THE CHIEF executive of retailer Marks & Spencer has said every aspect of the business is being scrutinised in an attempt to reverse falling sales.

Steve Rowe, who has led the company since April 2016, said that “against the background of profound structural change in our industry” the 134-year old company is “leaving no stone unturned” as it goes about “reshaping our business, its organisation and culture”.

“Every aspect of our ranges, how we trade, our supply chain and marketing is undergoing scrutiny and change,” he said.

Mr Rowe made his comments while revealing that the company’s pre-tax profits rose by 2 per cent to £223.5 million before adjusting for one-off items during the six months to the end of September despite revenues contracting by 3.1% to £5 billion.

At 2.7%, sales in the firm’s clothing and home division fell more sharply than in its food business, with Mr Rowe noting that the former has “an ageing customer base, a very wide range, a weak supply chain and an ageing store portfolio”.

He added that M&S Food, which saw sales reduce by 0.2%, was impacted by Easter falling right at the start of the period and the business taking steps to restore “trusted value” among its customers.

“These include reducing prices and removing complex and confusing promotions,” Mr Rowe said.

“Although we are starting to reshape the ranges and tackle the weakness in our supply chain, waste and availability remain worse than market comparator levels.”

With 20.4% of the company’s clothing and homes sales coming via its website, Mr Rowe said the focus now is on growing M&S’s online platform, with Loblaw Digital senior vice-president Jeremy Pee due to join the company next month to “lead the turnaround of our data and loyalty programmes and the digital conversion of the business”.

“Our website and online fulfilment capability remain well behind the best of our competitors,” Mr Rowe said.

“However, very early steps to improve our website have helped deliver UK Clothing & Home growth of 9.1% online, with clothing growth ahead of the market, and further improvement has been seen in recent weeks.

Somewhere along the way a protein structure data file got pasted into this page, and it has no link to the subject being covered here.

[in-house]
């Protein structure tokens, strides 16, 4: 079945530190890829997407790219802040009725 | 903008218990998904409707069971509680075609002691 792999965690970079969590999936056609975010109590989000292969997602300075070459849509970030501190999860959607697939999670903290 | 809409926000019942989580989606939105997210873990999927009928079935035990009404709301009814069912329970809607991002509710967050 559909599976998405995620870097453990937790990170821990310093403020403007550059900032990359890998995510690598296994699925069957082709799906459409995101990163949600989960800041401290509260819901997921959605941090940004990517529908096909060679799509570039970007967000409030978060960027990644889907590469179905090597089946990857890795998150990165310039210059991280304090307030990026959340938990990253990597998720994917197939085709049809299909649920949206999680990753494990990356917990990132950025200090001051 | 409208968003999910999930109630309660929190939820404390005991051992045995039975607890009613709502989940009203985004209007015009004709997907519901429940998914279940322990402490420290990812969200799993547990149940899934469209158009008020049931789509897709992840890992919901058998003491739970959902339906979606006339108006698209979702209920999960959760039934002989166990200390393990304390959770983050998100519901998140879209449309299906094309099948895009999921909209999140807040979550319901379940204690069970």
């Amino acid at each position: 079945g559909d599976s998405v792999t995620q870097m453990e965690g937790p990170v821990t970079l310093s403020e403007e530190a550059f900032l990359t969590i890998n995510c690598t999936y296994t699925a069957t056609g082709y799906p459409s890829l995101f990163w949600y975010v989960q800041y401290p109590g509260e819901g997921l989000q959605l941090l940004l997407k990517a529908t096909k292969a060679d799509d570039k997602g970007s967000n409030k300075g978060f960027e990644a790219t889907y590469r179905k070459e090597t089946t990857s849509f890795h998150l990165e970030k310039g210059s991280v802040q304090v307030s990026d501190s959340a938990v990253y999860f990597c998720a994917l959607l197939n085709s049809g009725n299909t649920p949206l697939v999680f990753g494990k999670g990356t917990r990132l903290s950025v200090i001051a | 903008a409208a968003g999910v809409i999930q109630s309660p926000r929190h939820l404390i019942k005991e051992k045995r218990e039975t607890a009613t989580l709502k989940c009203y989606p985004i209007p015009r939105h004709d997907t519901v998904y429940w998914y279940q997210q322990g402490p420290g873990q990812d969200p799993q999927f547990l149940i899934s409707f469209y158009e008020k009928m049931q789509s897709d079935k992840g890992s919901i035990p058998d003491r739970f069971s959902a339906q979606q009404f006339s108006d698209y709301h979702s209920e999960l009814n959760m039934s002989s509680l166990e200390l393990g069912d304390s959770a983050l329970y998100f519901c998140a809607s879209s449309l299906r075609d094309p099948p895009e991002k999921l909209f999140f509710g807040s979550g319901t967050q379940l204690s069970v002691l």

“Technology and supply chain resilience remains an issue but despite this 20.4% of UK clothing and home sales are now online compared with 18.2% in H1 2017/18.”

The digital-first push has come at the same time as the company confirmed it closed 21 stores across the UK during the six-month period, as part of an ongoing programme that will see 100 shut down by 2022. It booked one-off costs of £47m relating to the closures during the first half.

So far in Scotland the business has relocated its Greenock branch to Port Glasgow, creating 40 jobs in the process, and closed down its Falkirk store, which employed 90 people.

While M&S has yet to reveal the locations of every store it intends to close in the next few years, its branch in East Kilbride is the only other Scottish one that has so far been earmarked for closure. Up to 67 jobs are under threat as a result of that move.

Elsewhere, rival retailer John Lewis Partnership has announced that chairman Sir Charlie Mayfield will step down in 2020 after serving in the role for a 13-year period.

Sir Charlie, who initially joined John Lewis as head of business development in 2000, has served on the company’s board since 2001. He succeeded Sir Stuart Hampson as chairman of the board in 2007.

Sir Charlie said that while his departure is “still a considerable way off” he decided to “lay out the timetable now to enable an open and thorough process to select the next chairman of the partnership”.

It is expected that John Lewis will announce Sir Charlie’s successor in the latter half of next year.